科学美国人:Large Impacts May Cause Volcanic Eruptions

60秒科学节目(SSS)是科学美国人网站的一套广播栏目,英文名称:Scientific American - 60 Second Science,节目内容以科学报道为主,节目仅一分钟的时间,主要对当今的科学技术新发展作以简明、通俗的介绍,对于科学的发展如何影响人们的生活环境、健康状况及科学技术,提供了大量简明易懂的阐释。

Other rocky planets in our solar system show a common feature: within giant craters caused by impacts there’s evidence of volcanic activity. Which made scientists wonder—can big impacts actually cause volcanic eruptions? And has that scenario ever happened here? To find out, scientists went to one of the few massive craters on Earth not erased by plate tectonics: the Sudbury crater in Canada.

“Sudbury is a 1.85 billion-years-old impact structure.”

Teresa Ubide, a geochemist at the University of Queensland in Australia.

“[Sudbury] was generated when a bolide of 10-to-15 kilometers in diameter hit Earth…and what happened was it obviously generated a large basin and also it melted the…crust on top of the Earth at that time. And generated a massive melt pool, 2.5 kilometers in depth.”

But Ubide and her colleagues found that the impact did more than that: it also seems to have triggered eruptions of magma that came from deep in the mantle. The evidence lies in the fact that the chemistry of the lava that erupted at Sudbury changed over time. At first, it matched the surface rocks, suggesting it was just from local melting. But as the eruptions continued, the lava appeared to come from deep in the mantle, suggesting the impact stirred things up inside the Earth.

No one knows yet exactly how the impact could have sparked a prolonged episode of volcanism. One possible explanation is that after the object smashed into the surface, the crust would have rebounded upward, temporarily decompressing the mostly solid mantle and causing it to melt and produce magma. The results are in the Journal of Geophysical Research: Planets. [Teresa Ubide et al, Protracted volcanism after large impacts: Evidence from the Sudbury impact basin]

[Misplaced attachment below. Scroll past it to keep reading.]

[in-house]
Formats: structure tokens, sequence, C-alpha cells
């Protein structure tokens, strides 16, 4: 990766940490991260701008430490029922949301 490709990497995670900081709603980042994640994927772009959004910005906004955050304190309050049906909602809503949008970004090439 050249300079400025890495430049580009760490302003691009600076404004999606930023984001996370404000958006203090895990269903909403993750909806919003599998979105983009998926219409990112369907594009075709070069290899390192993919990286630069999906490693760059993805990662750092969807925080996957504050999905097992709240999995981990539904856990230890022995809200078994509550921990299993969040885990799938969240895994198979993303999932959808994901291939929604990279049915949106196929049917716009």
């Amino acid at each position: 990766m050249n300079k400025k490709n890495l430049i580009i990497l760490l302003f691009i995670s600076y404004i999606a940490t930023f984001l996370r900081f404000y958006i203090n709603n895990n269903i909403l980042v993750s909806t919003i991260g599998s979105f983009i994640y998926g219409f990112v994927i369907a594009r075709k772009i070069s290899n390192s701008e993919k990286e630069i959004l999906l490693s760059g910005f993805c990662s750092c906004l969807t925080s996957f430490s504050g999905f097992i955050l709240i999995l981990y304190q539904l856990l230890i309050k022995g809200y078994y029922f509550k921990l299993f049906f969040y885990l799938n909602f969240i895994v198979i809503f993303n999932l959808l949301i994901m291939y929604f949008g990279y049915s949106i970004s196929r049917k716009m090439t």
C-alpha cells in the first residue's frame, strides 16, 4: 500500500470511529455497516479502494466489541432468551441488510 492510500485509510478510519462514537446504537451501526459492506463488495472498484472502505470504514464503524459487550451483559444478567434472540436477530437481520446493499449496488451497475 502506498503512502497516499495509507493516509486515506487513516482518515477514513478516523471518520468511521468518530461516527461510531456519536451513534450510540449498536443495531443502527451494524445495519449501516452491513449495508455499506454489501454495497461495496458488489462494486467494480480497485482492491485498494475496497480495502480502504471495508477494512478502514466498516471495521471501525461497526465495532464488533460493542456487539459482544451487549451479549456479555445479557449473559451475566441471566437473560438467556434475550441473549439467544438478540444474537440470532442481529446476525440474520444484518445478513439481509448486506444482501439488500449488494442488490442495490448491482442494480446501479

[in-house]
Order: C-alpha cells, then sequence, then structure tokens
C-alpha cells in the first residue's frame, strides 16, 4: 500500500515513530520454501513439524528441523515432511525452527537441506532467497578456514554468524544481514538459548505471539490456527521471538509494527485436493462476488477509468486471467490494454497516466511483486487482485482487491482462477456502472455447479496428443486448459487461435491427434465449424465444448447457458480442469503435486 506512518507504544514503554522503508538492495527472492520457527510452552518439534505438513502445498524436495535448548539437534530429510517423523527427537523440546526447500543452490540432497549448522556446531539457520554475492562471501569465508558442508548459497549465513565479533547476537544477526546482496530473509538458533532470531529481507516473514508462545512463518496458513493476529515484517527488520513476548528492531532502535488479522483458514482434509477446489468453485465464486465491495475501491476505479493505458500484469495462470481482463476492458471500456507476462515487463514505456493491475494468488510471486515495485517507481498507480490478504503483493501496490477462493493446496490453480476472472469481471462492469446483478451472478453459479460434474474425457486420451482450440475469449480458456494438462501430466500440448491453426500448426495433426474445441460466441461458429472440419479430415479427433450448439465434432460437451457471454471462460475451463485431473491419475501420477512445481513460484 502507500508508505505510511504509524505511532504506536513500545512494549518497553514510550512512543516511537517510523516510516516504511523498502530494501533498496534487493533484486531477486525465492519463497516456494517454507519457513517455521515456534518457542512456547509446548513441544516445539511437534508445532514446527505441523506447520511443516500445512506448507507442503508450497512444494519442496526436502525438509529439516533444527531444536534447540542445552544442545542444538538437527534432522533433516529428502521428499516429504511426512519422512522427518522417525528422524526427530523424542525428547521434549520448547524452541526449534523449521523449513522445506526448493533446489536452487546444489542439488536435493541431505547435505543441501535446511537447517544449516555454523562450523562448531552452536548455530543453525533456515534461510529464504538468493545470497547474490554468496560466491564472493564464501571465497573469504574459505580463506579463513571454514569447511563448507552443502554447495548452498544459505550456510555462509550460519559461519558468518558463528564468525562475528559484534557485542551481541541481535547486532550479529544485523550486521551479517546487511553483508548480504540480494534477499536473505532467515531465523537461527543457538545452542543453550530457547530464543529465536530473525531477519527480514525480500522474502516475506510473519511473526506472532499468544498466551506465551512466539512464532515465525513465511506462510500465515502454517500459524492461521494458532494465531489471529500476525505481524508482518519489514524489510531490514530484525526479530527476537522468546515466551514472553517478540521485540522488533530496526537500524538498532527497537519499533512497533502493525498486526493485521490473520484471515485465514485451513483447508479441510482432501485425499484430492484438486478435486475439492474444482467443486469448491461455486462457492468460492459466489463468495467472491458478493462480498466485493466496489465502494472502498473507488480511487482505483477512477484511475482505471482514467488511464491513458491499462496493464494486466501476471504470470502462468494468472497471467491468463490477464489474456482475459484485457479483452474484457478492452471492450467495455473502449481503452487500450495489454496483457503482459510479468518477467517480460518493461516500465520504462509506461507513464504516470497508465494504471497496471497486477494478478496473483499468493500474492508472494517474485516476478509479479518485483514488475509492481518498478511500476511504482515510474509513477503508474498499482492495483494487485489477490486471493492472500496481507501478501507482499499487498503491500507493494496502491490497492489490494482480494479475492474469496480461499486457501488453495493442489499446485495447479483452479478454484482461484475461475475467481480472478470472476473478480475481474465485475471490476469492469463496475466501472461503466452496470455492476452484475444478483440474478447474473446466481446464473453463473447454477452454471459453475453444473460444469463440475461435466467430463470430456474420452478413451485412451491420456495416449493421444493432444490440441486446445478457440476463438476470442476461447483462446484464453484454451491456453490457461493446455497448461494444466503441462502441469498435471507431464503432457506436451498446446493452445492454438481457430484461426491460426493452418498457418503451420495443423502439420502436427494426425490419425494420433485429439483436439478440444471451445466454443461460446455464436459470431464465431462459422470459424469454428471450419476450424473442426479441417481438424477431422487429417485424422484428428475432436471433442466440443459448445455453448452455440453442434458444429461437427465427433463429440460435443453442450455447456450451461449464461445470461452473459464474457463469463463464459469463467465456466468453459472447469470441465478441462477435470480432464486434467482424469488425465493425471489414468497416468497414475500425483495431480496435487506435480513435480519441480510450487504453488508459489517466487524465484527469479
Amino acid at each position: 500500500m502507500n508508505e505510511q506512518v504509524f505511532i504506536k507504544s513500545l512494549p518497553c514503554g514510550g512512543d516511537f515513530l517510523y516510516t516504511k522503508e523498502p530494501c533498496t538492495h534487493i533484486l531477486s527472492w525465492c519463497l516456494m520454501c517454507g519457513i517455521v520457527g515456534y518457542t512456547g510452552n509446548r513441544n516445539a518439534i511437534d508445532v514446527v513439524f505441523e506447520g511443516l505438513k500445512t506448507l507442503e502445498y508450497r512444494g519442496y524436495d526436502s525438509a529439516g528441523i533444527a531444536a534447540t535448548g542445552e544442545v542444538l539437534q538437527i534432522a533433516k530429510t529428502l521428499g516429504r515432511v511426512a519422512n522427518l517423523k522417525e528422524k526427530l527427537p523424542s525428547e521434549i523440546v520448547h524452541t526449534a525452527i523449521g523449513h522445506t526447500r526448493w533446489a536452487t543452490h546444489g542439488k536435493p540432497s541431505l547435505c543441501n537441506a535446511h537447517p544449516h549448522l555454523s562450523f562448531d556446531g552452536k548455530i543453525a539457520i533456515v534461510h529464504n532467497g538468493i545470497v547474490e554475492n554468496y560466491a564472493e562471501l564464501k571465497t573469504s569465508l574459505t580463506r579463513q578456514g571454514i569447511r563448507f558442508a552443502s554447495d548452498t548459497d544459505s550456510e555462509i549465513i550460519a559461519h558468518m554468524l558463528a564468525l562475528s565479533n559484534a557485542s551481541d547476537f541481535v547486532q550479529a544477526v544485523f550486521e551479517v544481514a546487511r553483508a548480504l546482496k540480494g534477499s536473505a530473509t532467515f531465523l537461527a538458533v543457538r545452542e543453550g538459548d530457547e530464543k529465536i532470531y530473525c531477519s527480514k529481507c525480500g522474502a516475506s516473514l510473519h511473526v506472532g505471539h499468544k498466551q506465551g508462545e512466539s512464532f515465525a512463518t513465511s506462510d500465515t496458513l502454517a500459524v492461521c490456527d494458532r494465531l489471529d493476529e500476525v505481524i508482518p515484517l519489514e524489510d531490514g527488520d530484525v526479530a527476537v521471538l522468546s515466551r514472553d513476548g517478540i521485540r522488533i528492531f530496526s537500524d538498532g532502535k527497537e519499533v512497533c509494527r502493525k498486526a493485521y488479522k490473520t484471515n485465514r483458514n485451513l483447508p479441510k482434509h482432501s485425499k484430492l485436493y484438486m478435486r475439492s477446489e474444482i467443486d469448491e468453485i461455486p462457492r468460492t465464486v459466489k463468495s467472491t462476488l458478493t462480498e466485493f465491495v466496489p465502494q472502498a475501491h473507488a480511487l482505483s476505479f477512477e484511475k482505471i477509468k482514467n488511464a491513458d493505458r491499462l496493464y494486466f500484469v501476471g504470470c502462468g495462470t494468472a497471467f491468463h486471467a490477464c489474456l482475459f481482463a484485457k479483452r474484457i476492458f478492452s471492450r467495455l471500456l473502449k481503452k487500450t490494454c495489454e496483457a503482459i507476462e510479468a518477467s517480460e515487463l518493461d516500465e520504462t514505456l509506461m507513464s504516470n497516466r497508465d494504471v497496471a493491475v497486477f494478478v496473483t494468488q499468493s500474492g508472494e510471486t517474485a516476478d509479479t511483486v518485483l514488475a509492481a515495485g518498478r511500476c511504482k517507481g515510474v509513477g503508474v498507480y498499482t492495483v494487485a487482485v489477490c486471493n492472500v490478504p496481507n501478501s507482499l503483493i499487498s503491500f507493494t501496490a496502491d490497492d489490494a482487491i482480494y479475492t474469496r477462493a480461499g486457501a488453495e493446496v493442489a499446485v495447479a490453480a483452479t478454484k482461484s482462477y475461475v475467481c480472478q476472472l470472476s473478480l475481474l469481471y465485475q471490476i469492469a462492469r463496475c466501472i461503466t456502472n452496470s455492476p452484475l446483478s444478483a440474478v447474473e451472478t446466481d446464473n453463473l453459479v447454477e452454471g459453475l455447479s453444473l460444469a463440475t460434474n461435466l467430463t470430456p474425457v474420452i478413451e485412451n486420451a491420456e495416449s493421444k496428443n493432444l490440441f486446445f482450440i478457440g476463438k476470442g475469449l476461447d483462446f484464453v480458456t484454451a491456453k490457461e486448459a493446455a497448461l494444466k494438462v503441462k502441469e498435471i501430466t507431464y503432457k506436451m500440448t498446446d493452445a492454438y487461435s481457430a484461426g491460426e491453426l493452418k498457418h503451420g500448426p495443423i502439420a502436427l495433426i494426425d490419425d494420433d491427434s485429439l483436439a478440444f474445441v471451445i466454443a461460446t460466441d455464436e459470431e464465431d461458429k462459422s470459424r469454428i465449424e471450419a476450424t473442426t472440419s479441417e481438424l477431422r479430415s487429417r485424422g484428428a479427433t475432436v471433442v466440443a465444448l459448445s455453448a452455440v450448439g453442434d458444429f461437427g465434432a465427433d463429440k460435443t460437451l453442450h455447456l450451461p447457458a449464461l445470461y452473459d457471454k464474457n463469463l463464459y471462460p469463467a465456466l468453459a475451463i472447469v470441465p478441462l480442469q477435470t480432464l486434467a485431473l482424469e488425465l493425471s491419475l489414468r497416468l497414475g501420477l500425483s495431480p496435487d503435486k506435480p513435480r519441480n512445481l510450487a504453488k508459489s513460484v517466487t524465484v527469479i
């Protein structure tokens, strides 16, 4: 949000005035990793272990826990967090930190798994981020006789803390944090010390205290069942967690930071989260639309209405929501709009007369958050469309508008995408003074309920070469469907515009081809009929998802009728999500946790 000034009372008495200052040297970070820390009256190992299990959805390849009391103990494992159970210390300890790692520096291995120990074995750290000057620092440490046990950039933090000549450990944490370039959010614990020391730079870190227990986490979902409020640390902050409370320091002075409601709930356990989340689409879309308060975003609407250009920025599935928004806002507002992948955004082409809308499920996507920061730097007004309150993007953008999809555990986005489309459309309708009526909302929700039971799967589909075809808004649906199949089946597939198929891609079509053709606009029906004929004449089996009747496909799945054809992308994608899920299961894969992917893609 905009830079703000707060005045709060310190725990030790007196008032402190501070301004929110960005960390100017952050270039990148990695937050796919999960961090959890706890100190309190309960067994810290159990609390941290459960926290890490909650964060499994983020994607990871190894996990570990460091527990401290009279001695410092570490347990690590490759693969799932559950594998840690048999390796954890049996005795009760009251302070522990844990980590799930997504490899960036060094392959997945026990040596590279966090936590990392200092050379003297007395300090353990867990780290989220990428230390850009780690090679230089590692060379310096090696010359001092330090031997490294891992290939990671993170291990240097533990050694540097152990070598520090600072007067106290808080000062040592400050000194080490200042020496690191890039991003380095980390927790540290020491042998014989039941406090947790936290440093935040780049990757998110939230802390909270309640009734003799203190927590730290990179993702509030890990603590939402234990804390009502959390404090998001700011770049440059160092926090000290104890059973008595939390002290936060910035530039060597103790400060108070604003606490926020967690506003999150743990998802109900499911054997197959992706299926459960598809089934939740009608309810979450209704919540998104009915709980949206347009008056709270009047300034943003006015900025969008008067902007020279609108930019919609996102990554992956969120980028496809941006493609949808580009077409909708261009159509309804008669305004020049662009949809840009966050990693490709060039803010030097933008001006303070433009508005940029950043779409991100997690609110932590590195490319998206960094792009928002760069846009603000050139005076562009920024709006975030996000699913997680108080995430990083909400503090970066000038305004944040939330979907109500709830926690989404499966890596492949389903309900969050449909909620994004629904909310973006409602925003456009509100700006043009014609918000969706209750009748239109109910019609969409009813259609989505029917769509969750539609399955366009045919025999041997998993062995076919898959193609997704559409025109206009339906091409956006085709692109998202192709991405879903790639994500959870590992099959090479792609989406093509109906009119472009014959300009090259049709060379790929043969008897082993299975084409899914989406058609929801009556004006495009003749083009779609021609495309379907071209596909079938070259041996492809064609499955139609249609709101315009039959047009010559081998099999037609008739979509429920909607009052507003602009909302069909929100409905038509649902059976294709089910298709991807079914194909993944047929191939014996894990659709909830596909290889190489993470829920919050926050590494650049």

It’s hard to know if the same thing happened on other planets, Ubide says. In many spots in the solar system it looks like volcanism happened much longer after the impact than what she saw at Sudbury. But without material to examine directly, we can’t be sure.

Nevertheless, these results do help explain a mysterious chapter in Earth’s own history. Most major impacts on our planet happened about 4 billion years ago, when the solar system was still settling down. But there’s no crust around from that time, suggesting the entire planet got a makeover soon after.

“We’re suggesting that impacts are able to not only generate the crater, but also, generate melting deeper, say, in the mantle, and bring to the surface material from depth. So actually, recycle and resurface.”

It seems the pummeling that Earth endured in the beginning may have triggered volcanic activity that helped wipe away the evidence of those very impacts. In other words, our planet took a beating that may have accelerated its own recovery.

—Julia Rosen

(The above text is a transcript of this podcast)

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